(Updates with voter comment in 13th paragraph.)
Feb. 12 (Bloomberg) -- Venezuelans vote today in the country’s first-ever presidential primary to choose a single candidate to face President Hugo Chavez in an October election.
Miranda state Governor Henrique Capriles Radonski leads opposition candidates, according to polls. He was backed by 61 percent of those surveyed, compared with 16 percent for Pablo Perez, the governor of Zulia, and 5 percent for lawmaker Maria Corina Machado, according to a survey by Caracas-based polling company Datanalisis.
Chavez opponents say the primary will demonstrate unity after years of bickering and political blunders as they seek to break the self-declared socialist revolutionary’s 13-year rule in the Oct. 7 vote. The opposition has vowed to maintain economic stability by dismantling only gradually Chavez’s policies and promising to maintain some of the welfare benefits of Chavez’s “21st century socialism.”
“With participation, you build a homeland and with participation you strengthen our democracy,” Capriles said today from his voting place in Caracas on the Globovision television network. “Venezuelans for the first time in our history have the opportunity to elect our candidate. That’s history. We’re going to surpass our expectations on voter participation.”
Observers will be looking at voter turnout and the winner’s margin of victory as signs of how strong a challenge the opposition can mount. The leading candidates, Capriles and Perez, have both said participation of 10 percent of the 18 million Venezuelans registered to vote would give the opposition momentum as it starts an eight-month campaign to return to power.
“Today, the opposition has a different face than the old opposition,” said Ramon Guillermo Aveledo, executive secretary of the Democratic Unity Table, as the opposition alliance is known. “Before, the only thing that united us was our opposition to Chavez,” he said in an interview Feb. 6.
Chavez spoke today in Aragua state at a military parade commemorating Youth Day and a historic battle in the country’s war of independence, without commenting on the primary vote.
Capriles, 39, whose Jewish grandfather arrived in Venezuela from Poland after fleeing Nazi persecution and founded the local unit of East Hanover, New Jersey-based Nabisco Inc., has set up more than 70 free health clinics in poor neighborhoods of Miranda state and provided subsidized food to low-income families. He has waged a campaign based on creating employment through forging alliances between the public and private sectors.
Perez, 42, a lawyer, has claimed he’s best qualified to win the votes of the poor in a face-off against Chavez and vowed to re-establish presidential term limits after Chavez won a referendum to abolish them in 2009.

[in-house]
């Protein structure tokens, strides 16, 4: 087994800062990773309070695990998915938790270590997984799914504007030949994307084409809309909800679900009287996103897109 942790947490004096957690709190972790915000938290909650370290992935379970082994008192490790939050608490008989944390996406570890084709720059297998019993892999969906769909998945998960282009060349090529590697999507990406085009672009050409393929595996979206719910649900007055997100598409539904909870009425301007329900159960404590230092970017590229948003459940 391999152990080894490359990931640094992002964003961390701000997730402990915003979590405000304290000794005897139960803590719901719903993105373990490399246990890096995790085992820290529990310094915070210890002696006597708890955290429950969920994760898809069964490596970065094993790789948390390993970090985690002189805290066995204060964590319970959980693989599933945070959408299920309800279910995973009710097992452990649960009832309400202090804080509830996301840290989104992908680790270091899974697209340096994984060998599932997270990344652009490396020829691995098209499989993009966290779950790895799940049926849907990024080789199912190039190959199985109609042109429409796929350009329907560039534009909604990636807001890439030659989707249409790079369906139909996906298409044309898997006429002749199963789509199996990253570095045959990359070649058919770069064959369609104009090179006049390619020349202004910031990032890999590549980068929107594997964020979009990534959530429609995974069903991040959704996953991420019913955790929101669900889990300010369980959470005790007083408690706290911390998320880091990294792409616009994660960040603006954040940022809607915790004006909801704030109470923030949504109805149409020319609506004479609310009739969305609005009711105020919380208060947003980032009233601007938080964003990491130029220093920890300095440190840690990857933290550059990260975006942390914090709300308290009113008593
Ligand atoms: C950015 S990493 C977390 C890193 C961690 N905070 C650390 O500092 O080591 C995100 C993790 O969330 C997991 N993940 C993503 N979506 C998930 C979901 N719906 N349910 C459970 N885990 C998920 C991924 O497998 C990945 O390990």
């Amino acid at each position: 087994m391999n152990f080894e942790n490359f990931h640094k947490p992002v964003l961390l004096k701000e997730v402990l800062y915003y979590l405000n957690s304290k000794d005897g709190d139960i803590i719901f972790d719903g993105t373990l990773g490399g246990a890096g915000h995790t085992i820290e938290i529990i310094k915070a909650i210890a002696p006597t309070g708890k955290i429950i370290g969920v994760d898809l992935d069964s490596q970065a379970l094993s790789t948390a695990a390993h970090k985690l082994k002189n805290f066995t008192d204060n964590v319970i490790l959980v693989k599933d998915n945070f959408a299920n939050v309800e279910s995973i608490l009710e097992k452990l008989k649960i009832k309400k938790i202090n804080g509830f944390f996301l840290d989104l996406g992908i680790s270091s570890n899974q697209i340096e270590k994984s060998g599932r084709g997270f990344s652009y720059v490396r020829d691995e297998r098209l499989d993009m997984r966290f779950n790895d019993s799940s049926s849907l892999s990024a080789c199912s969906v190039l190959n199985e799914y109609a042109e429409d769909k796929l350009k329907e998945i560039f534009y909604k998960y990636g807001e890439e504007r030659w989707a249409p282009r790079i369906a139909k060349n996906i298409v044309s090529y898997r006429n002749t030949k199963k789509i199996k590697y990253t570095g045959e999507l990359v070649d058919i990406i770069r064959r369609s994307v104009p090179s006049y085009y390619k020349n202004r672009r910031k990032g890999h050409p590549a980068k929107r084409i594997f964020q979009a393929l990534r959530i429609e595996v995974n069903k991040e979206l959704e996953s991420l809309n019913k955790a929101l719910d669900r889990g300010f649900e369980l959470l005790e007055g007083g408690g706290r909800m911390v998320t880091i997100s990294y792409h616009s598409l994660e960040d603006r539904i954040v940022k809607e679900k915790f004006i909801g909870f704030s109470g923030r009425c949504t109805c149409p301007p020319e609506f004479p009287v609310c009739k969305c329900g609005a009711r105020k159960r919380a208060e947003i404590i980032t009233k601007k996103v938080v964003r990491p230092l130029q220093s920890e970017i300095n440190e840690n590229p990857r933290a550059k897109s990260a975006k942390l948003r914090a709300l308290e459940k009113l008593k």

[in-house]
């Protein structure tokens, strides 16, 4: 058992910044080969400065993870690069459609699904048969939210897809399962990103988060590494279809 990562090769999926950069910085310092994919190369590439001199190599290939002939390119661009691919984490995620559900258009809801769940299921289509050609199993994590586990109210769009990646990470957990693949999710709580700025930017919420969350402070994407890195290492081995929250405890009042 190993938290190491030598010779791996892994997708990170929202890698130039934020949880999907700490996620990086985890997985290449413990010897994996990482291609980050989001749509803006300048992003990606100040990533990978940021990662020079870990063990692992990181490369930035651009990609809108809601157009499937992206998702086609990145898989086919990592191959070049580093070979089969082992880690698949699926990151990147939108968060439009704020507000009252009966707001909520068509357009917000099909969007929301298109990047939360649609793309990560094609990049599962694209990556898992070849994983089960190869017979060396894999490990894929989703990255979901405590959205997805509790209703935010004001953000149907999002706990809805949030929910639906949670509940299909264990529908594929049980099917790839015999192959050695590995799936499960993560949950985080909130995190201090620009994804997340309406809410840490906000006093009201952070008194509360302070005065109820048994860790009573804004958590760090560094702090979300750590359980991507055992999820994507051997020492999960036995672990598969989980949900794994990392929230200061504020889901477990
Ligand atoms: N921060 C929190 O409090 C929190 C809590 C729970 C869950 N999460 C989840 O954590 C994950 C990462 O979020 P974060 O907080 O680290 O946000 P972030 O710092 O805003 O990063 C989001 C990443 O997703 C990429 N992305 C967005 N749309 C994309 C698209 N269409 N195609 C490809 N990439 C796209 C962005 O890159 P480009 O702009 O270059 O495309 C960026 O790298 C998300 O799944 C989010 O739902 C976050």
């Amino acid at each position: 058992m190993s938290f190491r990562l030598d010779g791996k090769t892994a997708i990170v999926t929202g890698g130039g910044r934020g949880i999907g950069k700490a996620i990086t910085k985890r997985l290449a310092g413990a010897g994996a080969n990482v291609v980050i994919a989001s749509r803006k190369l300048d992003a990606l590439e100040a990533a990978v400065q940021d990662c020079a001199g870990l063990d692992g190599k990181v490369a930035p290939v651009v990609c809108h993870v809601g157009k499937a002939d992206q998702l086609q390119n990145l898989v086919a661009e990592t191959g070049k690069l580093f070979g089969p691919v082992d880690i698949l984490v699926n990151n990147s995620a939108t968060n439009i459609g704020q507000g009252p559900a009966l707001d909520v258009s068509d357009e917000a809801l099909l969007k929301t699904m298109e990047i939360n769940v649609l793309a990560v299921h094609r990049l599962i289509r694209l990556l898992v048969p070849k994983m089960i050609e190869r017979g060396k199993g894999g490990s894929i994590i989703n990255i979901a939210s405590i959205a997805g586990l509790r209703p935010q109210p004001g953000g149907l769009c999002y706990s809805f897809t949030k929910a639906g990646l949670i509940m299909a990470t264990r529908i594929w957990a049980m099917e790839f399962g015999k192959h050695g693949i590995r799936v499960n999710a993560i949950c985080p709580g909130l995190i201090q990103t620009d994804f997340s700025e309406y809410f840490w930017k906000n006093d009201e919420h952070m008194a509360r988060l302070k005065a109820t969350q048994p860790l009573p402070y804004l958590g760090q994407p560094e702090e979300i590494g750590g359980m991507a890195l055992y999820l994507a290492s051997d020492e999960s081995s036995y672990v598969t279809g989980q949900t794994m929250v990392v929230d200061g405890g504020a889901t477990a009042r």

All three leading candidates are younger than 45, which the opposition says may make it harder for the 57-year-old Chavez to portray them as the old guard who want to return South America’s largest oil producer to the cronyism and corruption of the past.
“In Venezuela, you can breathe the air of change,” Perez said today from his voting place in Zulia state on the Globovision television network. “This is our opportunity to ratify the popular change that we want in Venezuela so we can have an assured future.”
The walls surrounding the Manuel Palacios Fajardo Technical School in 23 de Enero, a sprawling Caracas slum long considered a pro-Chavez bastion, are filled with socialist murals depicting Karl Marx, the Paris Commune and Chavez. This is where Chavez votes in general elections.
Edward Gonzalez, 40, voted for Capriles looking for a candidate that can challenge Chavez later this year, while also seeking a break with the opposition’s old guard.
“He’s not with the old parties that are the reason why Chavez is in power today, they’re to blame,” said Gonzalez, who works in insurance, after voting at the school. “Chavez has had 13 years to improve things and he hasn’t done it. He still has a lot of people and it will be an all-out fight to beat him.”
In the last election in 2006, anti-Chavez leaders rejected a proposal to hold a primary, instead selecting behind closed doors Manuel Rosales, then-governor of Zulia state, as their candidate. A supporter of the government that took power after Chavez was briefly toppled in 2002, Rosales ended up losing to Chavez by 63 percent to 37 percent.
Chavez, who says he’s cured of cancer after doctors removed a tumor from his pelvic area in June, says only he can guarantee stability in Venezuela and that any opposition candidate would eliminate the social programs that have been key to his popularity among the country’s poor.
The president’s approval rating has risen since he announced he had cancer last year and as the economy has picked up after contracting in 2009 and 2010. Record revenue for state- owned Petroleos de Venezuela SA of $128 billion in 2011, after Venezuelan crude prices rose 40 percent to an average of $101.06 a barrel from a year earlier, allowed for a surge in public spending that helped gross domestic product expand 4 percent.
Chavez is leading voter preferences with 47.3 percent of support, compared with 44.9 percent for the opposition candidate, according to a December poll by Consultores 21 that was published by Barclays Capital in a note to clients. The report didn’t specify dates or a margin of error for the survey.
Showing that he is in physical condition necessary to mount a full-fledged campaign, Chavez made a nine-and-a-half-hour speech, his longest ever, in the National Assembly on Jan. 13.
--Editors: David Marino, Sylvia Wier
To contact the reporters on this story: Charlie Devereux in Caracas at firstname.lastname@example.org; Jose Orozco in Caracas at email@example.com
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